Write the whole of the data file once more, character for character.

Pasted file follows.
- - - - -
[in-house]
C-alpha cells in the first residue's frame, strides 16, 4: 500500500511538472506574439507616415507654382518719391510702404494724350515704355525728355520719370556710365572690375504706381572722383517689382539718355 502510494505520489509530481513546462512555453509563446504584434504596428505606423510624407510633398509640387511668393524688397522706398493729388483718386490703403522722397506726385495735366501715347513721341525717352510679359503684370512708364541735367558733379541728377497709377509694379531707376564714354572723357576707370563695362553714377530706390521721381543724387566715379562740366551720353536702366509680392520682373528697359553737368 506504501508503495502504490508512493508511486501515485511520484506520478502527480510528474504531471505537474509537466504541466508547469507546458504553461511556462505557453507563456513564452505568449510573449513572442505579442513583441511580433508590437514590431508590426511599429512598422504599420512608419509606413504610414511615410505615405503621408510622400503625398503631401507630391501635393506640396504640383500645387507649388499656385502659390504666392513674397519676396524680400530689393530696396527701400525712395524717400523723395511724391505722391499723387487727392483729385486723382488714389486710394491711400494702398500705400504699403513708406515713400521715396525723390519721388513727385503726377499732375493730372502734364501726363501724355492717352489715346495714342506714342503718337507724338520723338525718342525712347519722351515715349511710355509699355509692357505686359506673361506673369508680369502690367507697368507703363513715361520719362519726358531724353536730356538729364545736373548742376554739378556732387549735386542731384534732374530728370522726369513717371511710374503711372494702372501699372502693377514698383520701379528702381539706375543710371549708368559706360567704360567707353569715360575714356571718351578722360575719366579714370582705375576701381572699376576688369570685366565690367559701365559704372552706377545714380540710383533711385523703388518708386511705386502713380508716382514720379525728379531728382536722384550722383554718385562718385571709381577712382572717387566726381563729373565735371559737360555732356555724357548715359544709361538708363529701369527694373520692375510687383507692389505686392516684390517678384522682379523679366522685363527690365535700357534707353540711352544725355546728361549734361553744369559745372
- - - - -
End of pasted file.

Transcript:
[in-house]
C-alpha cells in the first residue's frame, strides 16, 4: 500500500511538472506574439507616415507654382518719391510702404494724350515704355525728355520719370556710365572690375504706381572722383517689382539718355 502510494505520489509530481513546462512555453509563446504584434504596428505606423510624407510633398509640387511668393524688397522706398493729388483718386490703403522722397506726385495735366501715347513721341525717352510679359503684370512708364541735367558733379541728377497709377509694379531707376564714354572723357576707370563695362553714377530706390521721381543724387566715379562740366551720353536702366509680392520682373528697359553737368 506504501508503495502504490508512493508511486501515485511520484506520478502527480510528474504531471505537474509537466504541466508547469507546458504553461511556462505557453507563456513564452505568449510573449513572442505579442513583441511580433508590437514590431508590426511599429512598422504599420512608419509606413504610414511615410505615405503621408510622400503625398503631401507630391501635393506640396504640383500645387507649388499656385502659390504666392513674397519676396524680400530689393530696396527701400525712395524717400523723395511724391505722391499723387487727392483729385486723382488714389486710394491711400494702398500705400504699403513708406515713400521715396525723390519721388513727385503726377499732375493730372502734364501726363501724355492717352489715346495714342506714342503718337507724338520723338525718342525712347519722351515715349511710355509699355509692357505686359506673361506673369508680369502690367507697368507703363513715361520719362519726358531724353536730356538729364545736373548742376554739378556732387549735386542731384534732374530728370522726369513717371511710374503711372494702372501699372502693377514698383520701379528702381539706375543710371549708368559706360567704360567707353569715360575714356571718351578722360575719366579714370582705375576701381572699376576688369570685366565690367559701365559704372552706377545714380540710383533711385523703388518708386511705386502713380508716382514720379525728379531728382536722384550722383554718385562718385571709381577712382572717387566726381563729373565735371559737360555732356555724357548715359544709361538708363529701369527694373520692375510687383507692389505686392516684390517678384522682379523679366522685363527690365535700357534707353540711352544725355546728361549734361553744369559745372